Issue 439 | The Sun Magazine

July 2012

Readers Write


Turkish baths, a Greek island, a cat named Tucker

By Our Readers
The Dog-Eared Page

excerpted from
Memories, Dreams, Reflections

The more uncertain I have felt about myself, the more there has grown up in me a feeling of kinship with all things. In fact it seems to me as if that alienation which so long separated me from the world has become transferred into my own inner world, and has revealed to me an unexpected unfamiliarity with myself.

By C.G. Jung
Sy Safransky's Notebook

July 2012

History laughs as the wind lifts her skirts. It’s too late for modesty now.

By Sy Safransky


No one is willing to believe that adults too, like children, wander about this earth in a daze and, like children, do not know where they come from or where they are going, . . . and are as thoroughly governed as they are by biscuits and cake and the rod.

Johann Wolfgang von Goethe

The Sun Interview

Conversations With A Remarkable Man

Honoring The Late James Hillman

Why is there such a vast self-help industry in this country? Why do all these selves need help? They have been deprived of something by our psychological culture. They have been deprived of the sense that there is something else in life, some purpose that has come with them into the world.

By Scott London , Sy Safransky & Genie Zeiger
Essays, Memoirs, & True Stories

Blues For Allah

I was wrong. Ismail did, in fact, have powerful connections to the band, connections called “Africa” and “exile.” He under­stood what I’d failed to grasp: that when he led Aliya up the narrow stairs of the tour bus, he was leading her back to the deserts of North Africa, where those who have been driven from their homes recognize the longing in one another’s eyes, where unexpected guests are treated like nobility and children like family.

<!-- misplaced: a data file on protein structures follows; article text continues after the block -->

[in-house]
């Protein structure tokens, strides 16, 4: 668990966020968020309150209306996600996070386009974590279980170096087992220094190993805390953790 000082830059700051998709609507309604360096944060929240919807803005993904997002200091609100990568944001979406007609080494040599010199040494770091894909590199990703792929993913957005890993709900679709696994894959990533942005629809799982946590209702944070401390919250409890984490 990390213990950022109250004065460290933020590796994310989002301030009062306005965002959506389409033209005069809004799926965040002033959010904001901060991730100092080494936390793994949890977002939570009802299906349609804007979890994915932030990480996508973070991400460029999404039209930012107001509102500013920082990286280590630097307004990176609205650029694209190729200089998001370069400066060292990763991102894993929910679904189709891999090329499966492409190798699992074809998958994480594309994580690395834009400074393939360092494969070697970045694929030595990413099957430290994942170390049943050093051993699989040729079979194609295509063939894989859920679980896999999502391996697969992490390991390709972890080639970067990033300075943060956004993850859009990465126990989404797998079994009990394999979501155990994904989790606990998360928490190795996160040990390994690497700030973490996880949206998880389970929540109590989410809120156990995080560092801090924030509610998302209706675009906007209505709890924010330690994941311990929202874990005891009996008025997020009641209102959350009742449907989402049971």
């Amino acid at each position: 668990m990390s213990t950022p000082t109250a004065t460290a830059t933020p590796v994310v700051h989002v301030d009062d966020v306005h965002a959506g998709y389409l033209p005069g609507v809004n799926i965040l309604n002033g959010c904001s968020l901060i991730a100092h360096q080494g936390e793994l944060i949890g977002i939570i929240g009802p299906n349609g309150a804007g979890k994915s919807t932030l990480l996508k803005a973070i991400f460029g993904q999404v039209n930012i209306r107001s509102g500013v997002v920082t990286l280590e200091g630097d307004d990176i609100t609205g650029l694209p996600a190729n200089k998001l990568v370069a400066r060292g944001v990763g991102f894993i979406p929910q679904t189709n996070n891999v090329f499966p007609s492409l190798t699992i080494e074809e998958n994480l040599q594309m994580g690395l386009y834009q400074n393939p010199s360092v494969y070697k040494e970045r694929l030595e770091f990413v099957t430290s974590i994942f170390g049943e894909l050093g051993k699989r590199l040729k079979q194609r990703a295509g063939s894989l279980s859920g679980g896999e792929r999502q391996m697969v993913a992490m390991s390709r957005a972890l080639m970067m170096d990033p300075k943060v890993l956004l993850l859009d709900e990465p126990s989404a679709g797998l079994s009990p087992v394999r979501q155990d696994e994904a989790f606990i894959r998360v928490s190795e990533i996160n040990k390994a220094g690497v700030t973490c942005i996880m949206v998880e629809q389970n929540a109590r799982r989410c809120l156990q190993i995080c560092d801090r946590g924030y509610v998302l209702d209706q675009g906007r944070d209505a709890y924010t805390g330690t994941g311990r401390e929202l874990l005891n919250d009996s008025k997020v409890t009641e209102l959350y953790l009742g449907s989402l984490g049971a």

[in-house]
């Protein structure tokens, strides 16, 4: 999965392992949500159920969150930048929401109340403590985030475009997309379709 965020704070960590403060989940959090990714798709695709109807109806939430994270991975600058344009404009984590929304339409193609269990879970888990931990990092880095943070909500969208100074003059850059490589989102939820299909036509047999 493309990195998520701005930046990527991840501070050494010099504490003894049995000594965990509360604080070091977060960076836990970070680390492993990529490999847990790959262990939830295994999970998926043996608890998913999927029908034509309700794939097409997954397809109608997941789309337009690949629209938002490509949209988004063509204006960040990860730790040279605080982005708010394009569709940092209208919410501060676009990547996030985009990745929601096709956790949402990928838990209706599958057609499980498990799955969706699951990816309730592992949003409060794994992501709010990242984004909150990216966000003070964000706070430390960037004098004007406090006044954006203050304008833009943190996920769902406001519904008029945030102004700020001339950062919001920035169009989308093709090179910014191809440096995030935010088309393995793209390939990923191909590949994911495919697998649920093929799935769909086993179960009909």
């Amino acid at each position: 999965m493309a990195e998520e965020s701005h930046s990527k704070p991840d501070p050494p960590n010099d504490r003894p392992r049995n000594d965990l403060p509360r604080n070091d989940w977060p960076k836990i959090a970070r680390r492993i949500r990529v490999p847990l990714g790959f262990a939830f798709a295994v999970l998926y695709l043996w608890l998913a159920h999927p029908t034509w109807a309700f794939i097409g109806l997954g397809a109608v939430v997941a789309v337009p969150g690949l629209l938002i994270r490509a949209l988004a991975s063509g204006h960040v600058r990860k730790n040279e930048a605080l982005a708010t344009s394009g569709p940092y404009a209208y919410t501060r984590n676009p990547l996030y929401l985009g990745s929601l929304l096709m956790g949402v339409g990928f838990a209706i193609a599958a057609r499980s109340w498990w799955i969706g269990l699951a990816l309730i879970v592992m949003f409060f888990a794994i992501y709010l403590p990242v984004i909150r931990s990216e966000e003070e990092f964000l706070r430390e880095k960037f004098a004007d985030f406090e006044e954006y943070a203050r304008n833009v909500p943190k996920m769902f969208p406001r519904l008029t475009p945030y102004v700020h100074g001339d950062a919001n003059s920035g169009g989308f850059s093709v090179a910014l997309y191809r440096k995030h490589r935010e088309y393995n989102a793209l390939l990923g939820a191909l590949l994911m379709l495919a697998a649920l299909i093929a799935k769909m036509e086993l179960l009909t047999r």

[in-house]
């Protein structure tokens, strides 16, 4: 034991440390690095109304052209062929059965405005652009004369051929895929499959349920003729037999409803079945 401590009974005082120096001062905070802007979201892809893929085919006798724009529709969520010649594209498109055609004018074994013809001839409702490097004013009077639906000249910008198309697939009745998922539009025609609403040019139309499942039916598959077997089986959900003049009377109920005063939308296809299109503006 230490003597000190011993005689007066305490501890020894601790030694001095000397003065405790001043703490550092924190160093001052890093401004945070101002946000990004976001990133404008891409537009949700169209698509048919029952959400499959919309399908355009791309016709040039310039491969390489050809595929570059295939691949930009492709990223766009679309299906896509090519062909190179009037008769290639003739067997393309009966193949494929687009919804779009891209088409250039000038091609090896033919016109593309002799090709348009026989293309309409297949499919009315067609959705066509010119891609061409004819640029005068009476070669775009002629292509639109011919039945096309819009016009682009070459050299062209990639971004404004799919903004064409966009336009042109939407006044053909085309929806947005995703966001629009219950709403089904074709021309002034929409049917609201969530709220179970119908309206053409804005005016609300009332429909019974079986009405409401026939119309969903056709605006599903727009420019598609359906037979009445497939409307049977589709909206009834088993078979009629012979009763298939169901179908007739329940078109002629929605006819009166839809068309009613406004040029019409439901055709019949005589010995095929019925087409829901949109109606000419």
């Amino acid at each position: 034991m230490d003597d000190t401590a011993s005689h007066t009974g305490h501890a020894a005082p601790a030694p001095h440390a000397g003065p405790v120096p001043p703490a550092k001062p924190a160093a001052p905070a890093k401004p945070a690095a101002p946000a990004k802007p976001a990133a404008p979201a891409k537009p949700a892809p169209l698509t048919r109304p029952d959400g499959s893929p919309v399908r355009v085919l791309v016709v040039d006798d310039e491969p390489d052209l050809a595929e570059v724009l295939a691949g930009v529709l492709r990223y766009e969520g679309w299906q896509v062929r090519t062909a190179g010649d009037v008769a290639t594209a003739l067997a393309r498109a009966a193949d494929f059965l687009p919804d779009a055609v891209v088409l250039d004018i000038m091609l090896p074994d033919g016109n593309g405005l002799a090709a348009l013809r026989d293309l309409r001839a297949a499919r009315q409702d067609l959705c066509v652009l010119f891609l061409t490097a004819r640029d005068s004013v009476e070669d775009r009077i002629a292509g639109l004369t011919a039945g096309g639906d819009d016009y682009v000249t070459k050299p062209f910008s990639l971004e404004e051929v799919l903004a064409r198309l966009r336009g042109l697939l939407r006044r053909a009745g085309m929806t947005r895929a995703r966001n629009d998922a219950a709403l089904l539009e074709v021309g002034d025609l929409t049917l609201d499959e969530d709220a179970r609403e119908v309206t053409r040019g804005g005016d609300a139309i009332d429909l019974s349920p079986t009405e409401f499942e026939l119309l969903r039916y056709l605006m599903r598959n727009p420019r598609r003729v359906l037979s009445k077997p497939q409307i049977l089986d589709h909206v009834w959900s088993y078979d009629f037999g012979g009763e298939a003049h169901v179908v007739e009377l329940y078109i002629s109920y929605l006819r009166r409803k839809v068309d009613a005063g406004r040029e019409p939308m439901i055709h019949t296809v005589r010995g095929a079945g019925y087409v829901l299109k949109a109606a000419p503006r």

By Krista Bremer
Essays, Memoirs, & True Stories


I saw my grandmother revived a few more times than was kind, and I can’t forget how she said to us, straight and clear out of the depths of her dementia: “Don’t ever let yourself get to this point.”

By Sara Catterall
Essays, Memoirs, & True Stories

If I Should Ever Lose My Mind

My grandmother always said that if she ever lost her mind, I should put a pillow over her head — meaning she wanted me to press a pillow against her face until she suffocated, thus sparing her whatever indignities she imagined people who lost their minds were forced to endure.

By Matthew Vollmer
Essays, Memoirs, & True Stories

James Hillman Never Said Hello To Me

All of which is to say: James Hillman loved and embodied paradox — not only the play of opposites but also the effluvia that attach to the play of opposites. For James nothing was quite as it seems, except in those highly improbable moments when things are exactly as they seem. (He would have insisted on that exception.)

By Michael Ventura

Grimace In The Burnt Black Hills

After six states, 1,300 miles, and almost twenty-four hours, the iron tang of blood and bleach still hadn’t blown out of my truck. And that’s saying something because since the fire I can’t hardly smell dog shit if I step in it.

By Thomas M. Atkinson


Jesus comes back like he said he would: a stand-up kind of guy, / reticent to a fault but rock solid. The shy type everyone likes / but no one thinks much about one way or the other, / until one evening

By Steve Kowit

Becoming A Horse

It was dragging my hands along its belly, / loosing the bit and wiping the spit / from its mouth that made me / a snatch of grass in the thing’s maw, / a fly tasting its ear.

By Ross Gay